Responsibilities of the Quality Council

The Quality Council was established by the Council of Ontario Universities (COU) to oversee quality assurance processes for all levels of programs in its publicly assisted universities, as of March 1, 2010. The universities have vested in the Quality Council final authority for decisions concerning all aspects of quality assurance.

Nature of Its Expert and Independent Judgments

There are three levels of assessment for quality assurance: primary, secondary, and tertiary. Primary assessment occurs at the unit level where the program itself engages in the development of new programs and self-reflection and self-study of existing programs, calling upon those who participate to assess their contribution and experience (faculty, students, staff, and graduates).

Secondary assessment involves the authorities to whom the program reports, who engage in the assessment as well, calling upon independent experts to assess the evidence — this is expert or peer review. That review must be at arm’s length from the unit and done by qualified persons. Secondary assessment also includes quality assurance at the institutional level. The results of this secondary assessment must be communicated to the program, responded to, and acted upon. The second-level oversight must provide assurance that the primary assessment steps have been appropriately carried out.

The Quality Council engages in tertiary assessment; it does not conduct primary or secondary assessments. Those are up to the institution. Rather, the Quality Council provides assurance to the system that the processes are sound; to the institution itself, other institutions, potential students, students, employers, and funders both public and private. It is a vehicle of public accountability to those who have an interest in the experience of those who enter, undertake and graduate from the program.

In order to best perform tertiary assessment, it is important that the Quality Council’s membership include those with experience in primary and secondary assessment. It is not that they re-do the earlier assessments; rather, they are able to ascertain whether those assessments were comprehensively well done (that the main issues are addressed) and independently assessed (that the appraisers are arm’s-length and knowledgeable). Well done also means well received. Not that the conclusions and recommendations are always welcomed; but that each has been reasonably considered and an appropriate plan has been developed to effect program improvement. What is praised is continued and strengthened; what is in need of improvement is in fact improved.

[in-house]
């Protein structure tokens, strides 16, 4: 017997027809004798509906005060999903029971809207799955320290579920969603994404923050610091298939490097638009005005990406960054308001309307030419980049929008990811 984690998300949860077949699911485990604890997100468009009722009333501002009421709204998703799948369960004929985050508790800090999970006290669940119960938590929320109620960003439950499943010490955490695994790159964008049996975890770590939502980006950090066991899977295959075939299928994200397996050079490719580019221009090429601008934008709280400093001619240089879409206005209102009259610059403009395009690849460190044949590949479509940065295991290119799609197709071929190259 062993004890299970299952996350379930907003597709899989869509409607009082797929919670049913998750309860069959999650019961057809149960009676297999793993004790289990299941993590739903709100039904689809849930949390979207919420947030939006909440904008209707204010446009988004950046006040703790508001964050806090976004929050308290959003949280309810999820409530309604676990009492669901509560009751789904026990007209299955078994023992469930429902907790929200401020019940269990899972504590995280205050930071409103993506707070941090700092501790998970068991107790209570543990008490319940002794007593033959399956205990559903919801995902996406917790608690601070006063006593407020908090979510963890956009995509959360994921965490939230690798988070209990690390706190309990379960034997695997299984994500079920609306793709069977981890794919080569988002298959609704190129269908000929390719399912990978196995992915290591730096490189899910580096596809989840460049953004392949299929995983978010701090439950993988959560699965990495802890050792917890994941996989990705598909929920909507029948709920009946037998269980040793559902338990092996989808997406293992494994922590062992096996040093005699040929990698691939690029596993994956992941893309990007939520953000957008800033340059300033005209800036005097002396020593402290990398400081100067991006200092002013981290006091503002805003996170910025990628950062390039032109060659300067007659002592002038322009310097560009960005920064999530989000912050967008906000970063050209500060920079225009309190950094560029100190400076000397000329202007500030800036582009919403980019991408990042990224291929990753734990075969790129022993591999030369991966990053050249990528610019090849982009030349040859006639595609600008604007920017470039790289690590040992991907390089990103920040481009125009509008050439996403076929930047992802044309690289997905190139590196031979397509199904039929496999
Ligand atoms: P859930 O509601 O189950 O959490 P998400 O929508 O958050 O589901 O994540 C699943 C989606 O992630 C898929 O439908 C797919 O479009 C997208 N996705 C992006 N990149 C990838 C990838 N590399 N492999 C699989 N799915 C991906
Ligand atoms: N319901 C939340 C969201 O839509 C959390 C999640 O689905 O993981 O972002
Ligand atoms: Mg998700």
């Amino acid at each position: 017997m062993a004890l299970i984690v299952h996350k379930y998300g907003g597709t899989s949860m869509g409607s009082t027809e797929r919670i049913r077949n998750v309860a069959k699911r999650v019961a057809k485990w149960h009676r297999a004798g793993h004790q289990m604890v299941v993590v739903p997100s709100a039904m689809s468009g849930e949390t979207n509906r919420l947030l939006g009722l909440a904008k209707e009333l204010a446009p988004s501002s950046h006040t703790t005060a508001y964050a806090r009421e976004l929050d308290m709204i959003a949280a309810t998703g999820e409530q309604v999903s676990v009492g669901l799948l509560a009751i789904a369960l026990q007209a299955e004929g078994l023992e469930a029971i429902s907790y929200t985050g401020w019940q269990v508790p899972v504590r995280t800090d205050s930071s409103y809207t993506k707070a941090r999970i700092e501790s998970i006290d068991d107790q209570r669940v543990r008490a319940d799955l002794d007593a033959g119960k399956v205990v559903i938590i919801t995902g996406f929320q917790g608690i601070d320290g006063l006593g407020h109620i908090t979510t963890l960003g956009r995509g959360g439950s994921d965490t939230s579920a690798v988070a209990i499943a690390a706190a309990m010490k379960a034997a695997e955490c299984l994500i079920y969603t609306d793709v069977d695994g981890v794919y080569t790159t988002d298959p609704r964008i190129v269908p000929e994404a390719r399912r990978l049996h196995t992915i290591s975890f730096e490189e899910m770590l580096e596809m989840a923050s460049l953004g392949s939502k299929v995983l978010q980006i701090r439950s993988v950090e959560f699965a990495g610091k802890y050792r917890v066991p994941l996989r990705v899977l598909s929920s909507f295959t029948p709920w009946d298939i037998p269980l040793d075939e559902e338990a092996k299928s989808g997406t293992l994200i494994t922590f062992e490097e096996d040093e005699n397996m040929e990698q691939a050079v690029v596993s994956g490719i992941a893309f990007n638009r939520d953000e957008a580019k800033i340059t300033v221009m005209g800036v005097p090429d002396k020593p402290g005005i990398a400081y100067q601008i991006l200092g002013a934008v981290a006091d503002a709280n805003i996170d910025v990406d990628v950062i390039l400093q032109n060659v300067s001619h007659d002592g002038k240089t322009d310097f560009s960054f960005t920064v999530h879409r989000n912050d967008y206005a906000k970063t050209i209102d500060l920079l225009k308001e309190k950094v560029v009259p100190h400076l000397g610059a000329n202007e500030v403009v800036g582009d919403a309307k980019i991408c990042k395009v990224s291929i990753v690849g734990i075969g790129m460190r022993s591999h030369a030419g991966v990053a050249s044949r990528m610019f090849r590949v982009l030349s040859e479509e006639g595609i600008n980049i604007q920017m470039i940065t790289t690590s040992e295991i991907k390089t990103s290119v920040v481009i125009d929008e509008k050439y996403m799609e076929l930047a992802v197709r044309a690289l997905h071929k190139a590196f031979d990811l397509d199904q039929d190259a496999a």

The Quality Council typically approves new programs and monitors their implementation and subsequent reviews; assesses significant changes, and audits the quality assurance mechanisms within institutions. Since this activity is always tertiary appraisal, it is fundamentally an audit function. Audits result in forms of approval or disapproval: either permission to commence (in the case of new programs) or to continue, sometimes with conditions (a clean slate is the desired outcome for an institution).

Remedies Available

When the Quality Council is not convinced of the quality of an institution’s recommendations, appraisals, and/or monitoring, then at the program level, the Quality Council has the authority to:

  • Not approve the commencement of a new program, or to suspend admissions into an existing program

At the Institutional level, where there may be concerns on policies and practices that arise through an audit, the Quality Council has the authority to:

  • Require a report on steps taken where the deficiencies are minimal
  • If more serious, issue directives with a response within a short timeframe about steps to be taken, followed by a report on completion of those steps
  • Where these measures are not satisfactory, provide or forward a report to the Ontario Council of Academic Vice-Presidents (OCAV) and the Ministry of Colleges and Universities (MCU) and initiate rolling and/or accelerated audits of all institutional internal quality assurance processes
  • Finally, if these measures fail, then decline to approve, or suspend enrolment in, particular programs where processes are deficient, and/or suspending the institution’s ability to create new programs